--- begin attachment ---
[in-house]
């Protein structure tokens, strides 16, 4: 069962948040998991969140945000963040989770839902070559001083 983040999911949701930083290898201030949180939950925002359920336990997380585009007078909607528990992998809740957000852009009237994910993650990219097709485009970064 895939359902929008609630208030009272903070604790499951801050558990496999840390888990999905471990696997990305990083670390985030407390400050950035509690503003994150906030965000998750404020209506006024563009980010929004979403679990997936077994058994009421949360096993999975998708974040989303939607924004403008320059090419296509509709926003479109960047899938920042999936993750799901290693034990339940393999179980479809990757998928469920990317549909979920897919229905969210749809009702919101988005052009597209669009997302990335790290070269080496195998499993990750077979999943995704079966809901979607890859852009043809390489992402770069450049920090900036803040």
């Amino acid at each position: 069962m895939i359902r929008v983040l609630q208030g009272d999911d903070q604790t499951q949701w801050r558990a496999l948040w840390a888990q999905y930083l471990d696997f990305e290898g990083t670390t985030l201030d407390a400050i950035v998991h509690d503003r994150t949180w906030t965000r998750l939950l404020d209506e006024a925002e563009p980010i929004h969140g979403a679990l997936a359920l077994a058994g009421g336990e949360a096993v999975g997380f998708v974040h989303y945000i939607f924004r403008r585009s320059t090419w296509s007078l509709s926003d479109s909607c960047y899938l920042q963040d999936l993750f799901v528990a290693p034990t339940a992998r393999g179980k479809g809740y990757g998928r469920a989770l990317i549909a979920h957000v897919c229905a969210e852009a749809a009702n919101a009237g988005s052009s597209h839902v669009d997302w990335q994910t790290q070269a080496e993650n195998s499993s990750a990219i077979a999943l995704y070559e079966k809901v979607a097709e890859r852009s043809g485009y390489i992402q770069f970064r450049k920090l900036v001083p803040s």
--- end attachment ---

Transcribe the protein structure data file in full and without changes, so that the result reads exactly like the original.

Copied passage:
[in-house]
């Protein structure tokens, strides 16, 4: 069962948040998991969140945000963040989770839902070559001083 983040999911949701930083290898201030949180939950925002359920336990997380585009007078909607528990992998809740957000852009009237994910993650990219097709485009970064 895939359902929008609630208030009272903070604790499951801050558990496999840390888990999905471990696997990305990083670390985030407390400050950035509690503003994150906030965000998750404020209506006024563009980010929004979403679990997936077994058994009421949360096993999975998708974040989303939607924004403008320059090419296509509709926003479109960047899938920042999936993750799901290693034990339940393999179980479809990757998928469920990317549909979920897919229905969210749809009702919101988005052009597209669009997302990335790290070269080496195998499993990750077979999943995704079966809901979607890859852009043809390489992402770069450049920090900036803040």
């Amino acid at each position: 069962m895939i359902r929008v983040l609630q208030g009272d999911d903070q604790t499951q949701w801050r558990a496999l948040w840390a888990q999905y930083l471990d696997f990305e290898g990083t670390t985030l201030d407390a400050i950035v998991h509690d503003r994150t949180w906030t965000r998750l939950l404020d209506e006024a925002e563009p980010i929004h969140g979403a679990l997936a359920l077994a058994g009421g336990e949360a096993v999975g997380f998708v974040h989303y945000i939607f924004r403008r585009s320059t090419w296509s007078l509709s926003d479109s909607c960047y899938l920042q963040d999936l993750f799901v528990a290693p034990t339940a992998r393999g179980k479809g809740y990757g998928r469920a989770l990317i549909a979920h957000v897919c229905a969210e852009a749809a009702n919101a009237g988005s052009s597209h839902v669009d997302w990335q994910t790290q070269a080496e993650n195998s499993s990750a990219i077979a999943l995704y070559e079966k809901v979607a097709e890859r852009s043809g485009y390489i992402q770069f970064r450049k920090l900036v001083p803040s």